– A CUP OF TEA IN HELL

9 Oct

An additional Chapter by Peter Rogerson, Chapter 8.
” Bernard meets his parents in Hell and begins to get some idea of what they were really like. “

“How about a nice cup of tea?” asked the Devil suddenly and out of the blue. Bernard looked down at his naked self, at the kind of transparency that seemed to be the essence of his skin and flesh now that he was dead, and sighed.

“Can I really drink tea?” he asked, “won’t it dribble all through me and come out of my feet or somewhere equally uncomfortable, and make a puddle on the floor?”

“Possibly, but we never know until we’ve tried, do we?” said the Devil, grinning that horrible grin of his. “Look: here come a couple of reprobates who might have some idea what happens to tea when the ever-so-dead try to drink it…”

Bernard squinted and tried to focus on two figures approaching from the far end of the cathedral-sized space, dwarfed as they were by the distance.

“There’s something familiar…” he muttered, “I seem to think I’ve seen those two before. Let me see … it’s a man and a woman… no, it can’t be … is it mummy and daddy?”

“You still call them that even though you’re both seventy and dead simultaneously?” quipped Satan, still grinning. “Mummy and daddy, even though they were responsible for your wretched life?”

“It wasn’t that wretched!” protested Bernard, “I lived my life, you know, and I had something that quite a lot of people didn’t have: I had a purpose. I had a raison d’etre. I had my eyes firmly fixed on an Afterlife, of enjoying an eternity in Heaven where I could spend each perfect day exactly as I chose, where the sun always shines and where my God is forever bathing me with the light of his perfect eyes! There! That’s the life I lived, and it was filled with hope!”

“Pity you ended up down here, then,” smirked Satan.

“It’s all been a mistake,” mumbled Bernard, “I know it has! But mummy and daddy … why are they here? What terrible sins have they committed to condemn them to your foul and noxious kingdom?”

“That’s not very nice, calling it noxious,” hissed Satan, “Foul it may be, I’ll give you that, but noxious? couldn’t you think of a happier synonym, like … let me see … pestilent? It’s a good old-fashioned biblical word, is pestilent, and to tell you the truth I quite like it.”

“Pestilent, then,” muttered Bernard reluctantly

“Good boy! You know it makes sense! So why are those two here in my wonderland?” giggled the Devil. “I’ll tell you why they’re here … but look, they’re getting closer, wouldn’t a good and obedient son like to wave at them? The truth is, they’re here because they’re rotten to the core. They’ve always been rotten to the core. True, they got down to some rumpy-pumpy and physical jerks, and you were the result of that, a squalling brat in their tender care. But what did they do when they got you? The woman, if woman she ever was, cruelly mistreated you until you finally escaped her clutches and the man did nothing about it. That’s their sin, and it resulted in you joining them here because you became as totally useless as they were and provided neither genes nor thoughts nor anything else to the future. Now go on, wave and smile and greet them cheerily…”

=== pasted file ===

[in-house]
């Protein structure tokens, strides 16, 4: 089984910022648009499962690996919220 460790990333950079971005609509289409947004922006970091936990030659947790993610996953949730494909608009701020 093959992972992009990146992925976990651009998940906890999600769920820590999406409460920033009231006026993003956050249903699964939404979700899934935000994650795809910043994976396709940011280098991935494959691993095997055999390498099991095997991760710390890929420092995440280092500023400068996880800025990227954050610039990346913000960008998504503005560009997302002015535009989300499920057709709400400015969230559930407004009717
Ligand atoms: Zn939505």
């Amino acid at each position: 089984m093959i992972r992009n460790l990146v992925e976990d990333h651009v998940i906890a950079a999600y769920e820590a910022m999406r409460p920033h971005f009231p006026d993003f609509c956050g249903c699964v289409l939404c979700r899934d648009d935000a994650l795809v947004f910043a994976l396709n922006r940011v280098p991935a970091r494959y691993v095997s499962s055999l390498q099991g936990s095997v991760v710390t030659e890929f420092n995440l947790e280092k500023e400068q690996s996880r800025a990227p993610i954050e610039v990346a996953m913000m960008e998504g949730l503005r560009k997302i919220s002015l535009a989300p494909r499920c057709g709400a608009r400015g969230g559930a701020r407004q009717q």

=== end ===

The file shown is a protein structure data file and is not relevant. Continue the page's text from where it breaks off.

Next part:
Bernard couldn’t help it. He knew that the woman who was now close enough to recognise clearly was his mother and that the man was his father, so he did as he was told, and waved.

“Who’d this snivelling useless bit of flotsam?” asked his mother when she was closer, and peering at him short-sightedly. He remembered she’d always been a bit short-sighted, but now it was a great deal more obvious. Maybe Hell amplified weaknesses, thought Bernard, and he covered his genital nakedness with one transparent hand.

“Don’t you recognise me, mummy?” he found himself asking. “Can’t you see it’s your son Bernard?”

“Bernard? The nincompoop piece of filth I gave birth to when I was meant to give birth to the Lord in His second coming?” squawked his mother. “Bernard, the most useless thing since our Lord created woman and plonked her in the Garden with the man of her dreams, to corrupt him? That Bernard?”